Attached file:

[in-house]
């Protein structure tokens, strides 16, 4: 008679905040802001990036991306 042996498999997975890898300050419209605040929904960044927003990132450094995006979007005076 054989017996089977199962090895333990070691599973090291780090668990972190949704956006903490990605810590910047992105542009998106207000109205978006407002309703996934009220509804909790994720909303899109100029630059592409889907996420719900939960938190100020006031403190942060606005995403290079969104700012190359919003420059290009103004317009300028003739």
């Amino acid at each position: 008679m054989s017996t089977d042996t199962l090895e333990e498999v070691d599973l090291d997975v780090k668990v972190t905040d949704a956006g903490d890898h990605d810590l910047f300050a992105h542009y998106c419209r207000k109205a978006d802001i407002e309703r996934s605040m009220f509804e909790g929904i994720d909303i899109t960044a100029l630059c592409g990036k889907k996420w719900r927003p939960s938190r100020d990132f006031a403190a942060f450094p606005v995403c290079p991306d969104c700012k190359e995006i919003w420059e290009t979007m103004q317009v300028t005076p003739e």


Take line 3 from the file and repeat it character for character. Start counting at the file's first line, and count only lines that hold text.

């Amino acid at each position: 008679m054989s017996t089977d042996t199962l090895e333990e498999v070691d599973l090291d997975v780090k668990v972190t905040d949704a956006g903490d890898h990605d810590l910047f300050a992105h542009y998106c419209r207000k109205a978006d802001i407002e309703r996934s605040m009220f509804e909790g929904i994720d909303i899109t960044a100029l630059c592409g990036k889907k996420w719900r927003p939960s938190r100020d990132f006031a403190a942060f450094p606005v995403c290079p991306d969104c700012k190359e995006i919003w420059e290009t979007m103004q317009v300028t005076p003739e």